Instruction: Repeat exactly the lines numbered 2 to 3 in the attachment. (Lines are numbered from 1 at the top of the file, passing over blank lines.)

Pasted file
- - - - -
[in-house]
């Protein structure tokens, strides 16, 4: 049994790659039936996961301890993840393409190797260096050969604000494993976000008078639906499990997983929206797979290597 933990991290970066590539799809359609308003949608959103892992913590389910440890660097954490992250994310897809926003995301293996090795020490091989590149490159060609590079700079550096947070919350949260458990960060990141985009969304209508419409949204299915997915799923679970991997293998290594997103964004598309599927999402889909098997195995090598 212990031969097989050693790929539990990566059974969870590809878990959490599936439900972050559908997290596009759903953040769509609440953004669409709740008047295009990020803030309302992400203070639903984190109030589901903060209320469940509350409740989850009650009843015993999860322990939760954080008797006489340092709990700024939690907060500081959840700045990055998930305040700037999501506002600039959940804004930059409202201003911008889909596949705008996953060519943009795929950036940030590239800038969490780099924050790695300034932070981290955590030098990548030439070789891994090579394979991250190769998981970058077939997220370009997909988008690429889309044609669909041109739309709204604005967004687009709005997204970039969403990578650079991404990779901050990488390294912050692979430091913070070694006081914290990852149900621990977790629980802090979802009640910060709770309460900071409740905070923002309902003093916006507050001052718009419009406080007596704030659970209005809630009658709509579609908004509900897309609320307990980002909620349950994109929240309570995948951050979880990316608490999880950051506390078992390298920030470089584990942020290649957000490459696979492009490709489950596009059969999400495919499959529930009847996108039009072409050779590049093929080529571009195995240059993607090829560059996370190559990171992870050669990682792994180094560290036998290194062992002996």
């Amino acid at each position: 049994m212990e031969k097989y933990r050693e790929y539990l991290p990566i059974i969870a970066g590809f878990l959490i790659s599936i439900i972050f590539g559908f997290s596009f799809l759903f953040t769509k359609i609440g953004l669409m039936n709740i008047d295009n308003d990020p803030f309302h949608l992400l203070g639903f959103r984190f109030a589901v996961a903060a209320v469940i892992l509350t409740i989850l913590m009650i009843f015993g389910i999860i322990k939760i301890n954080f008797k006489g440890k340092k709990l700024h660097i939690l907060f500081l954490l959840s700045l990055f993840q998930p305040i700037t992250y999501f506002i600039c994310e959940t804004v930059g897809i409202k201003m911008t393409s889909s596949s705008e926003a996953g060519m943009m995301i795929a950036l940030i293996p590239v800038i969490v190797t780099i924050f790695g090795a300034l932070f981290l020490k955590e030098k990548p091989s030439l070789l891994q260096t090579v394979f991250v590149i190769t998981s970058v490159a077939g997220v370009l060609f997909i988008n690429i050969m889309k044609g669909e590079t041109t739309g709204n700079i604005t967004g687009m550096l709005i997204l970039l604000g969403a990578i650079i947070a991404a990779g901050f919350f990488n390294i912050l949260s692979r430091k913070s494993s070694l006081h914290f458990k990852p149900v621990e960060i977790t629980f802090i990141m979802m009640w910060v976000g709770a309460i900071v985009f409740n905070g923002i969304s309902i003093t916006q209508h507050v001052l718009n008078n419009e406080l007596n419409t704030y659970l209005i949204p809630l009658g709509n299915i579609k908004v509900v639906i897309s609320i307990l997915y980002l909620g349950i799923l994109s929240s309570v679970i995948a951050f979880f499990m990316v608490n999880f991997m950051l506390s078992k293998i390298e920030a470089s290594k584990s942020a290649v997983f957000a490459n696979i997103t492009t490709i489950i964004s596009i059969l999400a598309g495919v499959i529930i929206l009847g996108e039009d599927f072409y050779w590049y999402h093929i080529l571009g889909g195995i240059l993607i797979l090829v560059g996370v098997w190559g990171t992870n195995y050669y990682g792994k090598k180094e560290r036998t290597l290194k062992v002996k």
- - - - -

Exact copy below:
């Protein structure tokens, strides 16, 4: 049994790659039936996961301890993840393409190797260096050969604000494993976000008078639906499990997983929206797979290597 933990991290970066590539799809359609308003949608959103892992913590389910440890660097954490992250994310897809926003995301293996090795020490091989590149490159060609590079700079550096947070919350949260458990960060990141985009969304209508419409949204299915997915799923679970991997293998290594997103964004598309599927999402889909098997195995090598 212990031969097989050693790929539990990566059974969870590809878990959490599936439900972050559908997290596009759903953040769509609440953004669409709740008047295009990020803030309302992400203070639903984190109030589901903060209320469940509350409740989850009650009843015993999860322990939760954080008797006489340092709990700024939690907060500081959840700045990055998930305040700037999501506002600039959940804004930059409202201003911008889909596949705008996953060519943009795929950036940030590239800038969490780099924050790695300034932070981290955590030098990548030439070789891994090579394979991250190769998981970058077939997220370009997909988008690429889309044609669909041109739309709204604005967004687009709005997204970039969403990578650079991404990779901050990488390294912050692979430091913070070694006081914290990852149900621990977790629980802090979802009640910060709770309460900071409740905070923002309902003093916006507050001052718009419009406080007596704030659970209005809630009658709509579609908004509900897309609320307990980002909620349950994109929240309570995948951050979880990316608490999880950051506390078992390298920030470089584990942020290649957000490459696979492009490709489950596009059969999400495919499959529930009847996108039009072409050779590049093929080529571009195995240059993607090829560059996370190559990171992870050669990682792994180094560290036998290194062992002996």
């Amino acid at each position: 049994m212990e031969k097989y933990r050693e790929y539990l991290p990566i059974i969870a970066g590809f878990l959490i790659s599936i439900i972050f590539g559908f997290s596009f799809l759903f953040t769509k359609i609440g953004l669409m039936n709740i008047d295009n308003d990020p803030f309302h949608l992400l203070g639903f959103r984190f109030a589901v996961a903060a209320v469940i892992l509350t409740i989850l913590m009650i009843f015993g389910i999860i322990k939760i301890n954080f008797k006489g440890k340092k709990l700024h660097i939690l907060f500081l954490l959840s700045l990055f993840q998930p305040i700037t992250y999501f506002i600039c994310e959940t804004v930059g897809i409202k201003m911008t393409s889909s596949s705008e926003a996953g060519m943009m995301i795929a950036l940030i293996p590239v800038i969490v190797t780099i924050f790695g090795a300034l932070f981290l020490k955590e030098k990548p091989s030439l070789l891994q260096t090579v394979f991250v590149i190769t998981s970058v490159a077939g997220v370009l060609f997909i988008n690429i050969m889309k044609g669909e590079t041109t739309g709204n700079i604005t967004g687009m550096l709005i997204l970039l604000g969403a990578i650079i947070a991404a990779g901050f919350f990488n390294i912050l949260s692979r430091k913070s494993s070694l006081h914290f458990k990852p149900v621990e960060i977790t629980f802090i990141m979802m009640w910060v976000g709770a309460i900071v985009f409740n905070g923002i969304s309902i003093t916006q209508h507050v001052l718009n008078n419009e406080l007596n419409t704030y659970l209005i949204p809630l009658g709509n299915i579609k908004v509900v639906i897309s609320i307990l997915y980002l909620g349950i799923l994109s929240s309570v679970i995948a951050f979880f499990m990316v608490n999880f991997m950051l506390s078992k293998i390298e920030a470089s290594k584990s942020a290649v997983f957000a490459n696979i997103t492009t490709i489950i964004s596009i059969l999400a598309g495919v499959i529930i929206l009847g996108e039009d599927f072409y050779w590049y999402h093929i080529l571009g889909g195995i240059l993607i797979l090829v560059g996370v098997w190559g990171t992870n195995y050669y990682g792994k090598k180094e560290r036998t290597l290194k062992v002996k």